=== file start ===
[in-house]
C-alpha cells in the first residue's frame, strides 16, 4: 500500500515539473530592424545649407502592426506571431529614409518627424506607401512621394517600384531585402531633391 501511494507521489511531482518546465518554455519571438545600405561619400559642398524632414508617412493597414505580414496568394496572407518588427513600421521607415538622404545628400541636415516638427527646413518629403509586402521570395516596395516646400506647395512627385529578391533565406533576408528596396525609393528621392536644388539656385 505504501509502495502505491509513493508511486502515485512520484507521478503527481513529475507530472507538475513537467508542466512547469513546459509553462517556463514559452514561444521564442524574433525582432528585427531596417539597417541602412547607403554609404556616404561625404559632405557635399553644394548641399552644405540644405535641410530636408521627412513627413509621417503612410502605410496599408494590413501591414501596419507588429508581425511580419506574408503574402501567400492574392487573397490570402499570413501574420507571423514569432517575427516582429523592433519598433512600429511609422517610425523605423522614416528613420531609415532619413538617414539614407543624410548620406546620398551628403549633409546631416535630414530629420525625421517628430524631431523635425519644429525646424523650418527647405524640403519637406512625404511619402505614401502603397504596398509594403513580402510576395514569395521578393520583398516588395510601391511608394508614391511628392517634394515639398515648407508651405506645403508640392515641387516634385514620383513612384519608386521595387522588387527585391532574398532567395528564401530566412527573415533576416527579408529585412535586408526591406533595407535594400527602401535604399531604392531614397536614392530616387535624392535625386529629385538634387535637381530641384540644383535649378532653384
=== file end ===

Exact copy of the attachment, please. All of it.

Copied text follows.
[in-house]
C-alpha cells in the first residue's frame, strides 16, 4: 500500500515539473530592424545649407502592426506571431529614409518627424506607401512621394517600384531585402531633391 501511494507521489511531482518546465518554455519571438545600405561619400559642398524632414508617412493597414505580414496568394496572407518588427513600421521607415538622404545628400541636415516638427527646413518629403509586402521570395516596395516646400506647395512627385529578391533565406533576408528596396525609393528621392536644388539656385 505504501509502495502505491509513493508511486502515485512520484507521478503527481513529475507530472507538475513537467508542466512547469513546459509553462517556463514559452514561444521564442524574433525582432528585427531596417539597417541602412547607403554609404556616404561625404559632405557635399553644394548641399552644405540644405535641410530636408521627412513627413509621417503612410502605410496599408494590413501591414501596419507588429508581425511580419506574408503574402501567400492574392487573397490570402499570413501574420507571423514569432517575427516582429523592433519598433512600429511609422517610425523605423522614416528613420531609415532619413538617414539614407543624410548620406546620398551628403549633409546631416535630414530629420525625421517628430524631431523635425519644429525646424523650418527647405524640403519637406512625404511619402505614401502603397504596398509594403513580402510576395514569395521578393520583398516588395510601391511608394508614391511628392517634394515639398515648407508651405506645403508640392515641387516634385514620383513612384519608386521595387522588387527585391532574398532567395528564401530566412527573415533576416527579408529585412535586408526591406533595407535594400527602401535604399531604392531614397536614392530616387535624392535625386529629385538634387535637381530641384540644383535649378532653384